Tom Petty and the Heartbreakers at Air Canada Centre in Toronto, on Tuesday
Closing out the winning night with one of the biggest of his "big jangle" hits, the sleepy-eyed Floridian could have changed the lyrics of American Girl to suit the crowd's nationality, without even corrupting the meter of the line. He didn't though, and never would - not the dug-in troubadour, not the roots-rock traditionalist. The beard suits Tom Petty, but pandering would not.
As well, Petty and his loyal Heartbreakers, with no new album to advertise, could have treated the full-house to a greatest-hits gala. Again, it wasn't to be: A concert that began with an arena-sized flourish - You Wreck Me, the stoned southern-rock of Mary Jane's Last Dance, the Springsteen-lite of I Won't Back Down and the bright melancholia of Even the Losers - mixed in lesser known numbers. Sweet William ("a cool little song") and 1994's Honey Bee were assertively bluesy; Spike, from 1985's Southern Accents, had a J.J Cale-shuffle to it; the swampy chug and gurgle of Saving Grace featured the precise, long-time lead guitarist Mike Campbell on slide.
Petty's goal with the Heartbreakers, who released their self-titled debut album in 1976, was to create a blend of graceful, Rickenbacker folk-rock with an earthier R&B swagger - The Rolling Byrds, if you will. More than three decades later Petty still has the Roger McGuinn-like nasal whine, memorable choruses and Vox amplifiers, but what has served him best is his masterly amiable songwriting. The man's catalogue bulges with crafted classic-rock staples. For every Free Fallin' and Learning to Fly and Refugee timelessly rendered at Air Canada Centre, there was a Breakdown or Don't Do Me Like That or Into the Great Wide Open left on the tour bus.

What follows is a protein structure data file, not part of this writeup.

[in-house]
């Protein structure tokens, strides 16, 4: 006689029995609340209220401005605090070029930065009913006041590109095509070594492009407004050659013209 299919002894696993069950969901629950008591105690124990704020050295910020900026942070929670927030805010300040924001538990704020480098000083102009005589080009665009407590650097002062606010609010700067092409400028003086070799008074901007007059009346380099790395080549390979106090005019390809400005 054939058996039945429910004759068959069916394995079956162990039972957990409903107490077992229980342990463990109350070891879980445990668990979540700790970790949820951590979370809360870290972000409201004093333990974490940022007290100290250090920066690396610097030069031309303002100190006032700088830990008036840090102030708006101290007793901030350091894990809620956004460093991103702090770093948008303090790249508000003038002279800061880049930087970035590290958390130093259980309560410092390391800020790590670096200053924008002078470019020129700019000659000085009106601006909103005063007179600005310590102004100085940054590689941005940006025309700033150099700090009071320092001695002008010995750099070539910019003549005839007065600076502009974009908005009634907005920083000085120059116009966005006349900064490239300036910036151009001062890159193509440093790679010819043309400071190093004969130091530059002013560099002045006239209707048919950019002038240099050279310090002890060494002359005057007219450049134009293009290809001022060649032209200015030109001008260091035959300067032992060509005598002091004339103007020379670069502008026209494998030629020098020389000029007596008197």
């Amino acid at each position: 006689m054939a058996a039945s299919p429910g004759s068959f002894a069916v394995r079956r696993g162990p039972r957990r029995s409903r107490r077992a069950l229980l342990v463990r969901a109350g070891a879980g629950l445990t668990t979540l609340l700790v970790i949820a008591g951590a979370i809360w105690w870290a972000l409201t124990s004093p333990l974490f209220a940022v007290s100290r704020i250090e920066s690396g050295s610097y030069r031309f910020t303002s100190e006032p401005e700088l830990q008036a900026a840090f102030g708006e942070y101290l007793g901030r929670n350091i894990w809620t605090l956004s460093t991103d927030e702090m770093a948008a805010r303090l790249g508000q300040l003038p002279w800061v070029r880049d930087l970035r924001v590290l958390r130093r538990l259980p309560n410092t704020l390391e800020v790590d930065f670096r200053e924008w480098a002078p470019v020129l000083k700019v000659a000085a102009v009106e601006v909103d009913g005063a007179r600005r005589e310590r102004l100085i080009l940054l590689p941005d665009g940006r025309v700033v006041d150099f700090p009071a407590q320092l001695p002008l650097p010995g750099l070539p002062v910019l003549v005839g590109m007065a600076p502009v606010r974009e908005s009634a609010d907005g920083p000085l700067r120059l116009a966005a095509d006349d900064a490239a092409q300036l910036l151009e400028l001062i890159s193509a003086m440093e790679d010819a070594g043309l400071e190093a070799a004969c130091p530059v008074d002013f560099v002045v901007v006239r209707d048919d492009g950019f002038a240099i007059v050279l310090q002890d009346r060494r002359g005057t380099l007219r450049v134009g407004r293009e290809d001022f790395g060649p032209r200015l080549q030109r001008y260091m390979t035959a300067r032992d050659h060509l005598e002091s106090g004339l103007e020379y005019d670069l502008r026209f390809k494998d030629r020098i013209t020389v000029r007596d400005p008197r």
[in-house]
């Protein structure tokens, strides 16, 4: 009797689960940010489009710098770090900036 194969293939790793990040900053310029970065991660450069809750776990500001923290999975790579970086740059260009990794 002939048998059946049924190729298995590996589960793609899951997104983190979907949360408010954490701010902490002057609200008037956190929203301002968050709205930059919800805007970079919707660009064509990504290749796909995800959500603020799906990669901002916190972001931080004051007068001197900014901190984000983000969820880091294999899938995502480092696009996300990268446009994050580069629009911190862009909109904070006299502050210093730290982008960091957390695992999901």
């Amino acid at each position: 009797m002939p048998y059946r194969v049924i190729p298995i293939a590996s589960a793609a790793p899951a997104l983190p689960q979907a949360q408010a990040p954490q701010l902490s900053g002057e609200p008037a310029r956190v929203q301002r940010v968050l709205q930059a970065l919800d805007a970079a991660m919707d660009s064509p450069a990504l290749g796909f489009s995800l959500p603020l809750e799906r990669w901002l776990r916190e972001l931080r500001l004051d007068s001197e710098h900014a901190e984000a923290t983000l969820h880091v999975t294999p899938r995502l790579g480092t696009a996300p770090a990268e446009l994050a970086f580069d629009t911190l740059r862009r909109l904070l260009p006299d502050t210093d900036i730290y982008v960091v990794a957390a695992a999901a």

Nothing off Petty's latest work, the 60s-tinged Mudcrutch revival, was heard either. But that side-project, and this performance, testifies to his staying power as a record-maker. "He's a great songwriter and has been since the beginning of his career," Randy Newman once said of Petty. "He's remained consistent. Not all of us have."
Preceding the main act was another legendary figure, Steve Winwood, the onetime blue-eyed boy wonder of British blues who now offers highly-skilled, percussive jazz-rock in addition to his soulful classics and '80s commercial hits. His keening, uniquely shimmering vocals still intact, Winwood, on Hammond organ and electric guitar (persuasively used on Dear Mr. Fantasy), covered material from his new album Nine Lives and freshly painted versions of Blind Faith's Can Find My Way Home, I'm a Man and a Trinidadian rework of Higher Love.
Tom Petty and the Heartbreakers play B.C.'s Pemberton Festival, July 26; Winnipeg, Aug. 9; Calgary, Aug. 11; and Edmonton, Aug, 12.
You Wreck Me
Mary Jane's Last Dance
I Won't Back Down
Even The Losers
End of the Line
Face in the Crowd
Learning to Fly
Don't Come Around Here No More
Runnin' Down a Dream
Bo Diddley's a Gunslinger/ Mystic Eye